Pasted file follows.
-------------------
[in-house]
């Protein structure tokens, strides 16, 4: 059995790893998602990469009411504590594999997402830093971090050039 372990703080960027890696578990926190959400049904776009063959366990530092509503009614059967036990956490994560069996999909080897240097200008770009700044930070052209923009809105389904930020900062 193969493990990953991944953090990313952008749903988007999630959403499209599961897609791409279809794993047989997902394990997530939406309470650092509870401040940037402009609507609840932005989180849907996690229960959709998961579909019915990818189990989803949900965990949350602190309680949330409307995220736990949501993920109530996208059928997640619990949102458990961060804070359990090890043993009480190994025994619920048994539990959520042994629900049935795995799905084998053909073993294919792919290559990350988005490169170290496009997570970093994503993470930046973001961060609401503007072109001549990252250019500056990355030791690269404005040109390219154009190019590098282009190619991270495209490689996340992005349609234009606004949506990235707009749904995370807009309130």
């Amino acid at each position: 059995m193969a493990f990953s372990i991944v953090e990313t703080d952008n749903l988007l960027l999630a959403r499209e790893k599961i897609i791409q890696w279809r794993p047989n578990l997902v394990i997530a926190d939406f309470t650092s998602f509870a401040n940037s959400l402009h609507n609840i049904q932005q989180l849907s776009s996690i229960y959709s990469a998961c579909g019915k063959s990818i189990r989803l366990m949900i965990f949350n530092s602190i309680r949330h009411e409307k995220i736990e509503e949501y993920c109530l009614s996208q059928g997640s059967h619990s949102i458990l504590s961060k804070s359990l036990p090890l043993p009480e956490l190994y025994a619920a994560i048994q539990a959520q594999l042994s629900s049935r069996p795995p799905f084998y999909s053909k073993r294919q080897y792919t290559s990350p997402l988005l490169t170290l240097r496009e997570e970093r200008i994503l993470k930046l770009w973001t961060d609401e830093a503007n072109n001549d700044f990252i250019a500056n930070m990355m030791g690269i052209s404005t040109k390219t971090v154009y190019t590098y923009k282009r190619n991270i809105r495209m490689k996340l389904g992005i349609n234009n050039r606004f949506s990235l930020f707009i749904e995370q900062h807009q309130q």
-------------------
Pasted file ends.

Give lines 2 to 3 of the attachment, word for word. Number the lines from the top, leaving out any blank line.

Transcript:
């Protein structure tokens, strides 16, 4: 059995790893998602990469009411504590594999997402830093971090050039 372990703080960027890696578990926190959400049904776009063959366990530092509503009614059967036990956490994560069996999909080897240097200008770009700044930070052209923009809105389904930020900062 193969493990990953991944953090990313952008749903988007999630959403499209599961897609791409279809794993047989997902394990997530939406309470650092509870401040940037402009609507609840932005989180849907996690229960959709998961579909019915990818189990989803949900965990949350602190309680949330409307995220736990949501993920109530996208059928997640619990949102458990961060804070359990090890043993009480190994025994619920048994539990959520042994629900049935795995799905084998053909073993294919792919290559990350988005490169170290496009997570970093994503993470930046973001961060609401503007072109001549990252250019500056990355030791690269404005040109390219154009190019590098282009190619991270495209490689996340992005349609234009606004949506990235707009749904995370807009309130």
């Amino acid at each position: 059995m193969a493990f990953s372990i991944v953090e990313t703080d952008n749903l988007l960027l999630a959403r499209e790893k599961i897609i791409q890696w279809r794993p047989n578990l997902v394990i997530a926190d939406f309470t650092s998602f509870a401040n940037s959400l402009h609507n609840i049904q932005q989180l849907s776009s996690i229960y959709s990469a998961c579909g019915k063959s990818i189990r989803l366990m949900i965990f949350n530092s602190i309680r949330h009411e409307k995220i736990e509503e949501y993920c109530l009614s996208q059928g997640s059967h619990s949102i458990l504590s961060k804070s359990l036990p090890l043993p009480e956490l190994y025994a619920a994560i048994q539990a959520q594999l042994s629900s049935r069996p795995p799905f084998y999909s053909k073993r294919q080897y792919t290559s990350p997402l988005l490169t170290l240097r496009e997570e970093r200008i994503l993470k930046l770009w973001t961060d609401e830093a503007n072109n001549d700044f990252i250019a500056n930070m990355m030791g690269i052209s404005t040109k390219t971090v154009y190019t590098y923009k282009r190619n991270i809105r495209m490689k996340l389904g992005i349609n234009n050039r606004f949506s990235l930020f707009i749904e995370q900062h807009q309130q």